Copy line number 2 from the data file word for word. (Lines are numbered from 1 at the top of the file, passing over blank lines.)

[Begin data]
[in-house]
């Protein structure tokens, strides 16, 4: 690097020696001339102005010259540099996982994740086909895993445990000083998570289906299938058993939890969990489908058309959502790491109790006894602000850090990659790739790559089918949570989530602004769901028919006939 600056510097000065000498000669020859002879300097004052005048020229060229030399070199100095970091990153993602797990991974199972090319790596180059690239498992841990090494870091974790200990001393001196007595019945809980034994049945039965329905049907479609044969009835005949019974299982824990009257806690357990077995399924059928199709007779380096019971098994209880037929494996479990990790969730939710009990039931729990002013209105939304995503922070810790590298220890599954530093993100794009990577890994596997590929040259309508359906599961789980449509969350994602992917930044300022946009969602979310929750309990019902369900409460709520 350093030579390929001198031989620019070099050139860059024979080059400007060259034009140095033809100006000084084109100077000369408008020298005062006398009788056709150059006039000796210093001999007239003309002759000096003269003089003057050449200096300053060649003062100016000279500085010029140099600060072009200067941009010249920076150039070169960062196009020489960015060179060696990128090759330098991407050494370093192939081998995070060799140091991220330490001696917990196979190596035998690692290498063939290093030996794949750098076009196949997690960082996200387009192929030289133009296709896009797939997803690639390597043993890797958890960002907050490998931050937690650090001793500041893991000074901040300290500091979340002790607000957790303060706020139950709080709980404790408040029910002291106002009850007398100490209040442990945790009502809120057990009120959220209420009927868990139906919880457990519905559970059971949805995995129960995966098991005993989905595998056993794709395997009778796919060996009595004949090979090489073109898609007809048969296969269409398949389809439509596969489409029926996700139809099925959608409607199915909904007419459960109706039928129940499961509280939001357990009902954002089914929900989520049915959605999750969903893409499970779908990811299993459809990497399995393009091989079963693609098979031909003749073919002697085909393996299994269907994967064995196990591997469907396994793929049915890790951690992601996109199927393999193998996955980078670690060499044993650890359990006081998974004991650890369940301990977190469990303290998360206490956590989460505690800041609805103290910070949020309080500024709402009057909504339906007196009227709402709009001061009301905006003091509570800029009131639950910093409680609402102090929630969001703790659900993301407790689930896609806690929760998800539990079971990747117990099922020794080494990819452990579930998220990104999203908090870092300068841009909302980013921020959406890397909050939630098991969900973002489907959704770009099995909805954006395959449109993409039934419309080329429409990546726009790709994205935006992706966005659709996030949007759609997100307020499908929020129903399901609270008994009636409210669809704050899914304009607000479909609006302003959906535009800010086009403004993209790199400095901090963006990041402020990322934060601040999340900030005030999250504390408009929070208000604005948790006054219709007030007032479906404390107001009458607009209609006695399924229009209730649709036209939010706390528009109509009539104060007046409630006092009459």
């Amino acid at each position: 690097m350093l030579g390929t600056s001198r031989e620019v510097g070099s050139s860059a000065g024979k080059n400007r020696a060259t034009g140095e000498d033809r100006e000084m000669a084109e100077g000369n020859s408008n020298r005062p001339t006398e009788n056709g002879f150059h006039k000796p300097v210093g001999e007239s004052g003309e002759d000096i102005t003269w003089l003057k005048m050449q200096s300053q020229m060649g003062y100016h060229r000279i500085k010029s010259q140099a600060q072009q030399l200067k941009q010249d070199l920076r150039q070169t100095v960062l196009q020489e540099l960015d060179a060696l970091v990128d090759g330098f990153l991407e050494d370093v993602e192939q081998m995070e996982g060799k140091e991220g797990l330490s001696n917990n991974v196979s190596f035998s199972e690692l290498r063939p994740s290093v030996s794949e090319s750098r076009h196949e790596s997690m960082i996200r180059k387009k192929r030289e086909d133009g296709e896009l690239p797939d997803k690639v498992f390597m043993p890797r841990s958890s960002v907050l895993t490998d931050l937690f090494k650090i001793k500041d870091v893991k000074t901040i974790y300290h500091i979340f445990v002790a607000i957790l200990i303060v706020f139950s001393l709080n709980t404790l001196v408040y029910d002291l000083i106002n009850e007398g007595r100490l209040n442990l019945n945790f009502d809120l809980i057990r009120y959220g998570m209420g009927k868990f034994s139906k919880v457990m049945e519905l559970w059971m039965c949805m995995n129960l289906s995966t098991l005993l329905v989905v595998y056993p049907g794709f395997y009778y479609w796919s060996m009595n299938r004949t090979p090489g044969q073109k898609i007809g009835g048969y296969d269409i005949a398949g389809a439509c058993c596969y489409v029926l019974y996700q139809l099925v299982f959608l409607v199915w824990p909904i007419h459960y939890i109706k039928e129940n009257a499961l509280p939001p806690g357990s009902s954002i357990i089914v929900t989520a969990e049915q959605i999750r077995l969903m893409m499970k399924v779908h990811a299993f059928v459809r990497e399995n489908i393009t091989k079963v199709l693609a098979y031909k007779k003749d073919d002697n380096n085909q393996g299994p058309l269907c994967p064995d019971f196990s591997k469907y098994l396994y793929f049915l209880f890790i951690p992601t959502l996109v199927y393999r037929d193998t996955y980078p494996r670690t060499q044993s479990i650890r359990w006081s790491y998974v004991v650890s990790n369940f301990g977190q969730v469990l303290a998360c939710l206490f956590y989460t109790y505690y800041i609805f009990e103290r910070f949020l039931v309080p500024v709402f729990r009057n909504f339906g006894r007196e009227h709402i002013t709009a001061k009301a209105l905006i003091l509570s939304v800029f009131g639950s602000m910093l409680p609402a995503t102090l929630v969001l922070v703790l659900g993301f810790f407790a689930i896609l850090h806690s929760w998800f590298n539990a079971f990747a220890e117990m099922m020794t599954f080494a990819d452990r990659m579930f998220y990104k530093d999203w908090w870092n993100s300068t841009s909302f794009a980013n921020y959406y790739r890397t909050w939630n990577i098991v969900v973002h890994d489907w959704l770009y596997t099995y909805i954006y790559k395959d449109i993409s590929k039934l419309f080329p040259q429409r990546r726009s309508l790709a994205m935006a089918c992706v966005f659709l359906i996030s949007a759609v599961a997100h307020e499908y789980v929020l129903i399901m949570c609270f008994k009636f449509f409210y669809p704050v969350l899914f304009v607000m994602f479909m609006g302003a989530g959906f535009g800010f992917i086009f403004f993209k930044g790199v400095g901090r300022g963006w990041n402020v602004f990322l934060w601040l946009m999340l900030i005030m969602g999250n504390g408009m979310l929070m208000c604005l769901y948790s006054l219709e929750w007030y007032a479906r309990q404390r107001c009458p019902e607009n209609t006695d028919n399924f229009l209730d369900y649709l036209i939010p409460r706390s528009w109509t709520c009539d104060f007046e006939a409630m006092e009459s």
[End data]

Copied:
């Protein structure tokens, strides 16, 4: 690097020696001339102005010259540099996982994740086909895993445990000083998570289906299938058993939890969990489908058309959502790491109790006894602000850090990659790739790559089918949570989530602004769901028919006939 600056510097000065000498000669020859002879300097004052005048020229060229030399070199100095970091990153993602797990991974199972090319790596180059690239498992841990090494870091974790200990001393001196007595019945809980034994049945039965329905049907479609044969009835005949019974299982824990009257806690357990077995399924059928199709007779380096019971098994209880037929494996479990990790969730939710009990039931729990002013209105939304995503922070810790590298220890599954530093993100794009990577890994596997590929040259309508359906599961789980449509969350994602992917930044300022946009969602979310929750309990019902369900409460709520 350093030579390929001198031989620019070099050139860059024979080059400007060259034009140095033809100006000084084109100077000369408008020298005062006398009788056709150059006039000796210093001999007239003309002759000096003269003089003057050449200096300053060649003062100016000279500085010029140099600060072009200067941009010249920076150039070169960062196009020489960015060179060696990128090759330098991407050494370093192939081998995070060799140091991220330490001696917990196979190596035998690692290498063939290093030996794949750098076009196949997690960082996200387009192929030289133009296709896009797939997803690639390597043993890797958890960002907050490998931050937690650090001793500041893991000074901040300290500091979340002790607000957790303060706020139950709080709980404790408040029910002291106002009850007398100490209040442990945790009502809120057990009120959220209420009927868990139906919880457990519905559970059971949805995995129960995966098991005993989905595998056993794709395997009778796919060996009595004949090979090489073109898609007809048969296969269409398949389809439509596969489409029926996700139809099925959608409607199915909904007419459960109706039928129940499961509280939001357990009902954002089914929900989520049915959605999750969903893409499970779908990811299993459809990497399995393009091989079963693609098979031909003749073919002697085909393996299994269907994967064995196990591997469907396994793929049915890790951690992601996109199927393999193998996955980078670690060499044993650890359990006081998974004991650890369940301990977190469990303290998360206490956590989460505690800041609805103290910070949020309080500024709402009057909504339906007196009227709402709009001061009301905006003091509570800029009131639950910093409680609402102090929630969001703790659900993301407790689930896609806690929760998800539990079971990747117990099922020794080494990819452990579930998220990104999203908090870092300068841009909302980013921020959406890397909050939630098991969900973002489907959704770009099995909805954006395959449109993409039934419309080329429409990546726009790709994205935006992706966005659709996030949007759609997100307020499908929020129903399901609270008994009636409210669809704050899914304009607000479909609006302003959906535009800010086009403004993209790199400095901090963006990041402020990322934060601040999340900030005030999250504390408009929070208000604005948790006054219709007030007032479906404390107001009458607009209609006695399924229009209730649709036209939010706390528009109509009539104060007046409630006092009459």